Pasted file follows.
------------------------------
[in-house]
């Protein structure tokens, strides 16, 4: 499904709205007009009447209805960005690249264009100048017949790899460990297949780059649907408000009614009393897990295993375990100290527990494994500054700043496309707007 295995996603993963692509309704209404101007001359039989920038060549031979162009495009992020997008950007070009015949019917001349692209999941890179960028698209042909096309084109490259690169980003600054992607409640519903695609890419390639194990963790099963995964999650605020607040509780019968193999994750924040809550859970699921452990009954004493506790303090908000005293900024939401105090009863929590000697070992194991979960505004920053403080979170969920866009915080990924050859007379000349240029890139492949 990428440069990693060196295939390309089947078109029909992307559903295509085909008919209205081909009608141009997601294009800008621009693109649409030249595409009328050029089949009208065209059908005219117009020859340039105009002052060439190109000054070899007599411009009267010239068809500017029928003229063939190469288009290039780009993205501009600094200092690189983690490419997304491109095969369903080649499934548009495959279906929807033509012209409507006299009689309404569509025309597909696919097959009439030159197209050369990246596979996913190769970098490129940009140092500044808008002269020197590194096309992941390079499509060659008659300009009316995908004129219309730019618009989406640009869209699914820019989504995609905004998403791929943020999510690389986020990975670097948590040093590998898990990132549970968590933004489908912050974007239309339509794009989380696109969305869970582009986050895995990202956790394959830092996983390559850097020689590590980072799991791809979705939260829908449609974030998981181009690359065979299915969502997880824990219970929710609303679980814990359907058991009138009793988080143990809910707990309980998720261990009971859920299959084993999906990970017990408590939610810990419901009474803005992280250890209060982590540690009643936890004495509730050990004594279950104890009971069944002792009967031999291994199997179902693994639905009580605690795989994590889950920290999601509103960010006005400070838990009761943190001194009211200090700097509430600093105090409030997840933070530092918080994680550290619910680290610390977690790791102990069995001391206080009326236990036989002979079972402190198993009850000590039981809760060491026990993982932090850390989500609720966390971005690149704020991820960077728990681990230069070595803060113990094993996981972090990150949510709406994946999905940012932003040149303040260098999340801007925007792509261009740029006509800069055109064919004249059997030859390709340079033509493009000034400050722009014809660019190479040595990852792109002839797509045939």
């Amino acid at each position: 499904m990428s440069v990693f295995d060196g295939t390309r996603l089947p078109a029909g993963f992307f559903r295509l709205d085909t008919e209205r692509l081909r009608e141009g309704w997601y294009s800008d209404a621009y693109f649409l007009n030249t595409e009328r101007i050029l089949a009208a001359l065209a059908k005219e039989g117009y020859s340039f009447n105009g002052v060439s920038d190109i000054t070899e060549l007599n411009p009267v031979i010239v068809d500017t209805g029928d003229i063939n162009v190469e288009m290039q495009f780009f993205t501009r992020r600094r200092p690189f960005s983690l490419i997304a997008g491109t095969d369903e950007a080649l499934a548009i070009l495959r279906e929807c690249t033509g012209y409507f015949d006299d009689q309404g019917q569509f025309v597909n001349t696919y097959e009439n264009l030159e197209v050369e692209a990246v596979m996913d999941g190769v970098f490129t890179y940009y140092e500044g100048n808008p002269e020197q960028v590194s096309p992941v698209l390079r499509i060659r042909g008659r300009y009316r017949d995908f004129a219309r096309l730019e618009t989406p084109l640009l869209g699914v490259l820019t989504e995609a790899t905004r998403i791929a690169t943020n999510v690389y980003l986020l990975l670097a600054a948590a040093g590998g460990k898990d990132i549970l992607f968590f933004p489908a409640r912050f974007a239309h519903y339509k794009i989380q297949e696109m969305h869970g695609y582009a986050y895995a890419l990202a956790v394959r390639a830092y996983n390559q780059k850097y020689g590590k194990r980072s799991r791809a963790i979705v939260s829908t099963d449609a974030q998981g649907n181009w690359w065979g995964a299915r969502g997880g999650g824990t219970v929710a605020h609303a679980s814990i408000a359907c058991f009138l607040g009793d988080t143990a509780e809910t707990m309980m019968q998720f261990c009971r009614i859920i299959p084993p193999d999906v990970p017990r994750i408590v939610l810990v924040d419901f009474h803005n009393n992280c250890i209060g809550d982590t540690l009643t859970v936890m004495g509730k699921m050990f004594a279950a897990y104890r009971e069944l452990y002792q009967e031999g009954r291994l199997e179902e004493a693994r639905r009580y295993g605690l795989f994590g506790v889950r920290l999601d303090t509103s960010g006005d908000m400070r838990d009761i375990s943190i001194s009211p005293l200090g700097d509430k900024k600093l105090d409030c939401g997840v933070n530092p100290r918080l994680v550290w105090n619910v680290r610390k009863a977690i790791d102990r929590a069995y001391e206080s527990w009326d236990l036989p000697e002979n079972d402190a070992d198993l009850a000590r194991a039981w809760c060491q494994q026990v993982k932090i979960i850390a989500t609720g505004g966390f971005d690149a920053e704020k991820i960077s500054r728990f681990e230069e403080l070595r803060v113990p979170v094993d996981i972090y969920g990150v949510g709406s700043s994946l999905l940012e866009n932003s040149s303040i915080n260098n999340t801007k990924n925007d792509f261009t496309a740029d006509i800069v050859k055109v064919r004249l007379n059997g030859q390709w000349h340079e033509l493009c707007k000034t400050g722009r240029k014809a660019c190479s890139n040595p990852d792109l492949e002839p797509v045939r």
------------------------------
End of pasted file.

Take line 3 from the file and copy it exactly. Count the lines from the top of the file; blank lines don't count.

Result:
């Amino acid at each position: 499904m990428s440069v990693f295995d060196g295939t390309r996603l089947p078109a029909g993963f992307f559903r295509l709205d085909t008919e209205r692509l081909r009608e141009g309704w997601y294009s800008d209404a621009y693109f649409l007009n030249t595409e009328r101007i050029l089949a009208a001359l065209a059908k005219e039989g117009y020859s340039f009447n105009g002052v060439s920038d190109i000054t070899e060549l007599n411009p009267v031979i010239v068809d500017t209805g029928d003229i063939n162009v190469e288009m290039q495009f780009f993205t501009r992020r600094r200092p690189f960005s983690l490419i997304a997008g491109t095969d369903e950007a080649l499934a548009i070009l495959r279906e929807c690249t033509g012209y409507f015949d006299d009689q309404g019917q569509f025309v597909n001349t696919y097959e009439n264009l030159e197209v050369e692209a990246v596979m996913d999941g190769v970098f490129t890179y940009y140092e500044g100048n808008p002269e020197q960028v590194s096309p992941v698209l390079r499509i060659r042909g008659r300009y009316r017949d995908f004129a219309r096309l730019e618009t989406p084109l640009l869209g699914v490259l820019t989504e995609a790899t905004r998403i791929a690169t943020n999510v690389y980003l986020l990975l670097a600054a948590a040093g590998g460990k898990d990132i549970l992607f968590f933004p489908a409640r912050f974007a239309h519903y339509k794009i989380q297949e696109m969305h869970g695609y582009a986050y895995a890419l990202a956790v394959r390639a830092y996983n390559q780059k850097y020689g590590k194990r980072s799991r791809a963790i979705v939260s829908t099963d449609a974030q998981g649907n181009w690359w065979g995964a299915r969502g997880g999650g824990t219970v929710a605020h609303a679980s814990i408000a359907c058991f009138l607040g009793d988080t143990a509780e809910t707990m309980m019968q998720f261990c009971r009614i859920i299959p084993p193999d999906v990970p017990r994750i408590v939610l810990v924040d419901f009474h803005n009393n992280c250890i209060g809550d982590t540690l009643t859970v936890m004495g509730k699921m050990f004594a279950a897990y104890r009971e069944l452990y002792q009967e031999g009954r291994l199997e179902e004493a693994r639905r009580y295993g605690l795989f994590g506790v889950r920290l999601d303090t509103s960010g006005d908000m400070r838990d009761i375990s943190i001194s009211p005293l200090g700097d509430k900024k600093l105090d409030c939401g997840v933070n530092p100290r918080l994680v550290w105090n619910v680290r610390k009863a977690i790791d102990r929590a069995y001391e206080s527990w009326d236990l036989p000697e002979n079972d402190a070992d198993l009850a000590r194991a039981w809760c060491q494994q026990v993982k932090i979960i850390a989500t609720g505004g966390f971005d690149a920053e704020k991820i960077s500054r728990f681990e230069e403080l070595r803060v113990p979170v094993d996981i972090y969920g990150v949510g709406s700043s994946l999905l940012e866009n932003s040149s303040i915080n260098n999340t801007k990924n925007d792509f261009t496309a740029d006509i800069v050859k055109v064919r004249l007379n059997g030859q390709w000349h340079e033509l493009c707007k000034t400050g722009r240029k014809a660019c190479s890139n040595p990852d792109l492949e002839p797509v045939r």